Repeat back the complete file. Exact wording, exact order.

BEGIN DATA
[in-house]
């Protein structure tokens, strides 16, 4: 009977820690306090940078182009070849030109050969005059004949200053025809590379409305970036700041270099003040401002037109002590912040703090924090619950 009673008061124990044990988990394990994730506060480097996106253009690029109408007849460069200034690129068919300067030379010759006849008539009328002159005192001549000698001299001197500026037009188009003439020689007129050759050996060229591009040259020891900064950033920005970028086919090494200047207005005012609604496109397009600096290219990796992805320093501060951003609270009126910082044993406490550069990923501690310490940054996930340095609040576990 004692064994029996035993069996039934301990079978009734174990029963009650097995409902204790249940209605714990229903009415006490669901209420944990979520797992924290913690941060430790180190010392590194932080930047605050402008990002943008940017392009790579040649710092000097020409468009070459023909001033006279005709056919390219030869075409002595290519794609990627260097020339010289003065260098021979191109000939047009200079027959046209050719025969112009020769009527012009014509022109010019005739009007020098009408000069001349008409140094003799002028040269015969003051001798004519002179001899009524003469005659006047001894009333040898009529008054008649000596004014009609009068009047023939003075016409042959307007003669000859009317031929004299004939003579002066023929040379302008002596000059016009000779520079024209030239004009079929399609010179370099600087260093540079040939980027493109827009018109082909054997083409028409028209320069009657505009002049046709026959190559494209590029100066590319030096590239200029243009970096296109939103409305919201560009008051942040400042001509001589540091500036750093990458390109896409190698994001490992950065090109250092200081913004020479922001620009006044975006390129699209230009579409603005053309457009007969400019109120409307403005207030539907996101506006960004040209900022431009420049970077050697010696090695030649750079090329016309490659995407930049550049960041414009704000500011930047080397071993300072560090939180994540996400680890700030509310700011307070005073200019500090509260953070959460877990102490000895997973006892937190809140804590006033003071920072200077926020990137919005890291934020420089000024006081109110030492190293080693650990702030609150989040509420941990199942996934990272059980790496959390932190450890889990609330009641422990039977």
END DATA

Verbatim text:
[in-house]
């Protein structure tokens, strides 16, 4: 009977820690306090940078182009070849030109050969005059004949200053025809590379409305970036700041270099003040401002037109002590912040703090924090619950 009673008061124990044990988990394990994730506060480097996106253009690029109408007849460069200034690129068919300067030379010759006849008539009328002159005192001549000698001299001197500026037009188009003439020689007129050759050996060229591009040259020891900064950033920005970028086919090494200047207005005012609604496109397009600096290219990796992805320093501060951003609270009126910082044993406490550069990923501690310490940054996930340095609040576990 004692064994029996035993069996039934301990079978009734174990029963009650097995409902204790249940209605714990229903009415006490669901209420944990979520797992924290913690941060430790180190010392590194932080930047605050402008990002943008940017392009790579040649710092000097020409468009070459023909001033006279005709056919390219030869075409002595290519794609990627260097020339010289003065260098021979191109000939047009200079027959046209050719025969112009020769009527012009014509022109010019005739009007020098009408000069001349008409140094003799002028040269015969003051001798004519002179001899009524003469005659006047001894009333040898009529008054008649000596004014009609009068009047023939003075016409042959307007003669000859009317031929004299004939003579002066023929040379302008002596000059016009000779520079024209030239004009079929399609010179370099600087260093540079040939980027493109827009018109082909054997083409028409028209320069009657505009002049046709026959190559494209590029100066590319030096590239200029243009970096296109939103409305919201560009008051942040400042001509001589540091500036750093990458390109896409190698994001490992950065090109250092200081913004020479922001620009006044975006390129699209230009579409603005053309457009007969400019109120409307403005207030539907996101506006960004040209900022431009420049970077050697010696090695030649750079090329016309490659995407930049550049960041414009704000500011930047080397071993300072560090939180994540996400680890700030509310700011307070005073200019500090509260953070959460877990102490000895997973006892937190809140804590006033003071920072200077926020990137919005890291934020420089000024006081109110030492190293080693650990702030609150989040509420941990199942996934990272059980790496959390932190450890889990609330009641422990039977």